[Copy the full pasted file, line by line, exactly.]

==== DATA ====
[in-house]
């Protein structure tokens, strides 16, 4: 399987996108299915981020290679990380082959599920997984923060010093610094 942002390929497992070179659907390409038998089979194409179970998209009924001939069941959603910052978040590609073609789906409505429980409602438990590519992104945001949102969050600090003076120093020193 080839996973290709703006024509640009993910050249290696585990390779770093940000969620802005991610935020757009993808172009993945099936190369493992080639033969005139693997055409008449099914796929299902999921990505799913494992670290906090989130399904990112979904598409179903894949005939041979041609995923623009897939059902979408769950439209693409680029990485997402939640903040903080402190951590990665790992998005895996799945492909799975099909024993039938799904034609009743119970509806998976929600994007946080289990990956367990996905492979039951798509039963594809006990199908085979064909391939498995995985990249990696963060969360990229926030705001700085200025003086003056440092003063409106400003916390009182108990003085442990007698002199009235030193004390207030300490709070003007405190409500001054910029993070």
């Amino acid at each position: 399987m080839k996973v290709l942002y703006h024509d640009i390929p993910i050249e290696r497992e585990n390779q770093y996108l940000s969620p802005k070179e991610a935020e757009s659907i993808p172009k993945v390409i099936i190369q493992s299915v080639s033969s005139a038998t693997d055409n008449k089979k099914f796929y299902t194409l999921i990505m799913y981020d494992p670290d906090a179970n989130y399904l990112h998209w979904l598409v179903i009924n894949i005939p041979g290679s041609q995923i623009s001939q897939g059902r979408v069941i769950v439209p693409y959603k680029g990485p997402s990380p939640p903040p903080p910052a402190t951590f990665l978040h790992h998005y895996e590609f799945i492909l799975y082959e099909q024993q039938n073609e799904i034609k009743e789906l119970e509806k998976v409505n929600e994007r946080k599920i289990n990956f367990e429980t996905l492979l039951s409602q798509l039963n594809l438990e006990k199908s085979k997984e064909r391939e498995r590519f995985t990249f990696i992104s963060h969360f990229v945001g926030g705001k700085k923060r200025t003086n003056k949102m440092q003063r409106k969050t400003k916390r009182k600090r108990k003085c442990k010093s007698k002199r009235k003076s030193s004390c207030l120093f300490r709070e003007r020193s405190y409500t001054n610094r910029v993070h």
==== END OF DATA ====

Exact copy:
[in-house]
């Protein structure tokens, strides 16, 4: 399987996108299915981020290679990380082959599920997984923060010093610094 942002390929497992070179659907390409038998089979194409179970998209009924001939069941959603910052978040590609073609789906409505429980409602438990590519992104945001949102969050600090003076120093020193 080839996973290709703006024509640009993910050249290696585990390779770093940000969620802005991610935020757009993808172009993945099936190369493992080639033969005139693997055409008449099914796929299902999921990505799913494992670290906090989130399904990112979904598409179903894949005939041979041609995923623009897939059902979408769950439209693409680029990485997402939640903040903080402190951590990665790992998005895996799945492909799975099909024993039938799904034609009743119970509806998976929600994007946080289990990956367990996905492979039951798509039963594809006990199908085979064909391939498995995985990249990696963060969360990229926030705001700085200025003086003056440092003063409106400003916390009182108990003085442990007698002199009235030193004390207030300490709070003007405190409500001054910029993070």
């Amino acid at each position: 399987m080839k996973v290709l942002y703006h024509d640009i390929p993910i050249e290696r497992e585990n390779q770093y996108l940000s969620p802005k070179e991610a935020e757009s659907i993808p172009k993945v390409i099936i190369q493992s299915v080639s033969s005139a038998t693997d055409n008449k089979k099914f796929y299902t194409l999921i990505m799913y981020d494992p670290d906090a179970n989130y399904l990112h998209w979904l598409v179903i009924n894949i005939p041979g290679s041609q995923i623009s001939q897939g059902r979408v069941i769950v439209p693409y959603k680029g990485p997402s990380p939640p903040p903080p910052a402190t951590f990665l978040h790992h998005y895996e590609f799945i492909l799975y082959e099909q024993q039938n073609e799904i034609k009743e789906l119970e509806k998976v409505n929600e994007r946080k599920i289990n990956f367990e429980t996905l492979l039951s409602q798509l039963n594809l438990e006990k199908s085979k997984e064909r391939e498995r590519f995985t990249f990696i992104s963060h969360f990229v945001g926030g705001k700085k923060r200025t003086n003056k949102m440092q003063r409106k969050t400003k916390r009182k600090r108990k003085c442990k010093s007698k002199r009235k003076s030193s004390c207030l120093f300490r709070e003007r020193s405190y409500t001054n610094r910029v993070h």